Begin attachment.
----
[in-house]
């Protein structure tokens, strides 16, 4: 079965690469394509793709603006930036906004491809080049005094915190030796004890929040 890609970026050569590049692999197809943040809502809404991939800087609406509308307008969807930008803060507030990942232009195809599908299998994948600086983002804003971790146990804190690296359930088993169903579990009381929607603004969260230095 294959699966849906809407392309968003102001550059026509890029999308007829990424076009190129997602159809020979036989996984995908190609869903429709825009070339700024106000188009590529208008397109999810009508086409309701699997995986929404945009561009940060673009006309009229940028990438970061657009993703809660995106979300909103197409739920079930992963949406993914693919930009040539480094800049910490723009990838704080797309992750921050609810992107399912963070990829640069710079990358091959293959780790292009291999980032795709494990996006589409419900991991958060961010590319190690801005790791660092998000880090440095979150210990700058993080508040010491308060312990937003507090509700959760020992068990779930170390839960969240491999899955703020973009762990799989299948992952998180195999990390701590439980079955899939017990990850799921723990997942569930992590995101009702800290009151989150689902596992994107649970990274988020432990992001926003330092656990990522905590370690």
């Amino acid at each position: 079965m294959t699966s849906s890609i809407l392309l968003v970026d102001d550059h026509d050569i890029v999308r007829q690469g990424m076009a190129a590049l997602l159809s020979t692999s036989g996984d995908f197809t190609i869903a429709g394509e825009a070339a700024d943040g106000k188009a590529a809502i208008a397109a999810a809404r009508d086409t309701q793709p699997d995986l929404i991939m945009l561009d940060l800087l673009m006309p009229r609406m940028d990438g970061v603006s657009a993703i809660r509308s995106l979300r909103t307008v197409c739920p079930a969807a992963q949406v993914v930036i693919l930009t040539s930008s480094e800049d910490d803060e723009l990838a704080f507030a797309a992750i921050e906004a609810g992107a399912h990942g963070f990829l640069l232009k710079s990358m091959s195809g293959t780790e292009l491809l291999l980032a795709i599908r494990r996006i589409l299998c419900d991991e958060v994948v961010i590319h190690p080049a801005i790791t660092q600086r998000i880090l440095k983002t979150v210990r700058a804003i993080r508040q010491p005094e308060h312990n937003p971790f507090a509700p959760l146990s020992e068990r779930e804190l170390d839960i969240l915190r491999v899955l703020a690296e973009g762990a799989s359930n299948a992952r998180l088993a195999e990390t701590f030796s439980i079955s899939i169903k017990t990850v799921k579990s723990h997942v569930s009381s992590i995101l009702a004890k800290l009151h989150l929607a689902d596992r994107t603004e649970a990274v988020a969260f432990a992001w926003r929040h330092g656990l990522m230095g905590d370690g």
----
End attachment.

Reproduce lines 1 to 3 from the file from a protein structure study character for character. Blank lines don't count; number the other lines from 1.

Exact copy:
[in-house]
């Protein structure tokens, strides 16, 4: 079965690469394509793709603006930036906004491809080049005094915190030796004890929040 890609970026050569590049692999197809943040809502809404991939800087609406509308307008969807930008803060507030990942232009195809599908299998994948600086983002804003971790146990804190690296359930088993169903579990009381929607603004969260230095 294959699966849906809407392309968003102001550059026509890029999308007829990424076009190129997602159809020979036989996984995908190609869903429709825009070339700024106000188009590529208008397109999810009508086409309701699997995986929404945009561009940060673009006309009229940028990438970061657009993703809660995106979300909103197409739920079930992963949406993914693919930009040539480094800049910490723009990838704080797309992750921050609810992107399912963070990829640069710079990358091959293959780790292009291999980032795709494990996006589409419900991991958060961010590319190690801005790791660092998000880090440095979150210990700058993080508040010491308060312990937003507090509700959760020992068990779930170390839960969240491999899955703020973009762990799989299948992952998180195999990390701590439980079955899939017990990850799921723990997942569930992590995101009702800290009151989150689902596992994107649970990274988020432990992001926003330092656990990522905590370690």
């Amino acid at each position: 079965m294959t699966s849906s890609i809407l392309l968003v970026d102001d550059h026509d050569i890029v999308r007829q690469g990424m076009a190129a590049l997602l159809s020979t692999s036989g996984d995908f197809t190609i869903a429709g394509e825009a070339a700024d943040g106000k188009a590529a809502i208008a397109a999810a809404r009508d086409t309701q793709p699997d995986l929404i991939m945009l561009d940060l800087l673009m006309p009229r609406m940028d990438g970061v603006s657009a993703i809660r509308s995106l979300r909103t307008v197409c739920p079930a969807a992963q949406v993914v930036i693919l930009t040539s930008s480094e800049d910490d803060e723009l990838a704080f507030a797309a992750i921050e906004a609810g992107a399912h990942g963070f990829l640069l232009k710079s990358m091959s195809g293959t780790e292009l491809l291999l980032a795709i599908r494990r996006i589409l299998c419900d991991e958060v994948v961010i590319h190690p080049a801005i790791t660092q600086r998000i880090l440095k983002t979150v210990r700058a804003i993080r508040q010491p005094e308060h312990n937003p971790f507090a509700p959760l146990s020992e068990r779930e804190l170390d839960i969240l915190r491999v899955l703020a690296e973009g762990a799989s359930n299948a992952r998180l088993a195999e990390t701590f030796s439980i079955s899939i169903k017990t990850v799921k579990s723990h997942v569930s009381s992590i995101l009702a004890k800290l009151h989150l929607a689902d596992r994107t603004e649970a990274v988020a969260f432990a992001w926003r929040h330092g656990l990522m230095g905590d370690g």